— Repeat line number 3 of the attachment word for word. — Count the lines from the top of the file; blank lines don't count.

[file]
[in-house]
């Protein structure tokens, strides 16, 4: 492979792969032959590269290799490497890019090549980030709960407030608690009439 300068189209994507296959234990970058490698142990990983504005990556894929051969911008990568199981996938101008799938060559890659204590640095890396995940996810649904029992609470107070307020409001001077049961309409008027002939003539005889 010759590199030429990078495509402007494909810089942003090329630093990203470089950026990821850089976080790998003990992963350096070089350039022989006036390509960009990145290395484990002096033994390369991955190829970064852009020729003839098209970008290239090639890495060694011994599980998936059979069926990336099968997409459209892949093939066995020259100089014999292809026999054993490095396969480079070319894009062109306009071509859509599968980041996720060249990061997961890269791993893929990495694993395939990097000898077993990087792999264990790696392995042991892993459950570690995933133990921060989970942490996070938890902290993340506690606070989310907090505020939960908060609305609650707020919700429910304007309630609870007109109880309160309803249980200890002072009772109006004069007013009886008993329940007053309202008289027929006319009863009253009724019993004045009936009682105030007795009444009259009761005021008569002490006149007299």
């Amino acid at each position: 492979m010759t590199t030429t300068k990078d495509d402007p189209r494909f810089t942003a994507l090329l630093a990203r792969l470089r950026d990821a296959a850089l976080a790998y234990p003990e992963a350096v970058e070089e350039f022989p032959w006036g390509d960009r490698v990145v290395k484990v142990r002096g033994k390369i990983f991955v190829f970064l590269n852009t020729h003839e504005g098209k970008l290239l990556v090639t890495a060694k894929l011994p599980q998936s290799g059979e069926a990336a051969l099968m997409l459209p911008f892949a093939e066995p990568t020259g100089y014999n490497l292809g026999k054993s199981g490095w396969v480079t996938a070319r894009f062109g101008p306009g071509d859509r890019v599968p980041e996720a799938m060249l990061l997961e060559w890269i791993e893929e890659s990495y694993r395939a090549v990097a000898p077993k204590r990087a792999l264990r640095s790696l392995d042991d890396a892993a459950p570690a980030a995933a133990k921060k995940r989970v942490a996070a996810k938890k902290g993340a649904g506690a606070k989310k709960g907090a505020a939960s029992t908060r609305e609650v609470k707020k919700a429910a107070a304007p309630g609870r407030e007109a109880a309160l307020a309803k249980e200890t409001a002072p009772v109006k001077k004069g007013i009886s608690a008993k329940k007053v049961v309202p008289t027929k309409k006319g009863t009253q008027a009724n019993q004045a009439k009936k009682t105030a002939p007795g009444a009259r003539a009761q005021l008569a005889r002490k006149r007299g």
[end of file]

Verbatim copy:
């Amino acid at each position: 492979m010759t590199t030429t300068k990078d495509d402007p189209r494909f810089t942003a994507l090329l630093a990203r792969l470089r950026d990821a296959a850089l976080a790998y234990p003990e992963a350096v970058e070089e350039f022989p032959w006036g390509d960009r490698v990145v290395k484990v142990r002096g033994k390369i990983f991955v190829f970064l590269n852009t020729h003839e504005g098209k970008l290239l990556v090639t890495a060694k894929l011994p599980q998936s290799g059979e069926a990336a051969l099968m997409l459209p911008f892949a093939e066995p990568t020259g100089y014999n490497l292809g026999k054993s199981g490095w396969v480079t996938a070319r894009f062109g101008p306009g071509d859509r890019v599968p980041e996720a799938m060249l990061l997961e060559w890269i791993e893929e890659s990495y694993r395939a090549v990097a000898p077993k204590r990087a792999l264990r640095s790696l392995d042991d890396a892993a459950p570690a980030a995933a133990k921060k995940r989970v942490a996070a996810k938890k902290g993340a649904g506690a606070k989310k709960g907090a505020a939960s029992t908060r609305e609650v609470k707020k919700a429910a107070a304007p309630g609870r407030e007109a109880a309160l307020a309803k249980e200890t409001a002072p009772v109006k001077k004069g007013i009886s608690a008993k329940k007053v049961v309202p008289t027929k309409k006319g009863t009253q008027a009724n019993q004045a009439k009936k009682t105030a002939p007795g009444a009259r003539a009761q005021l008569a005889r002490k006149r007299g």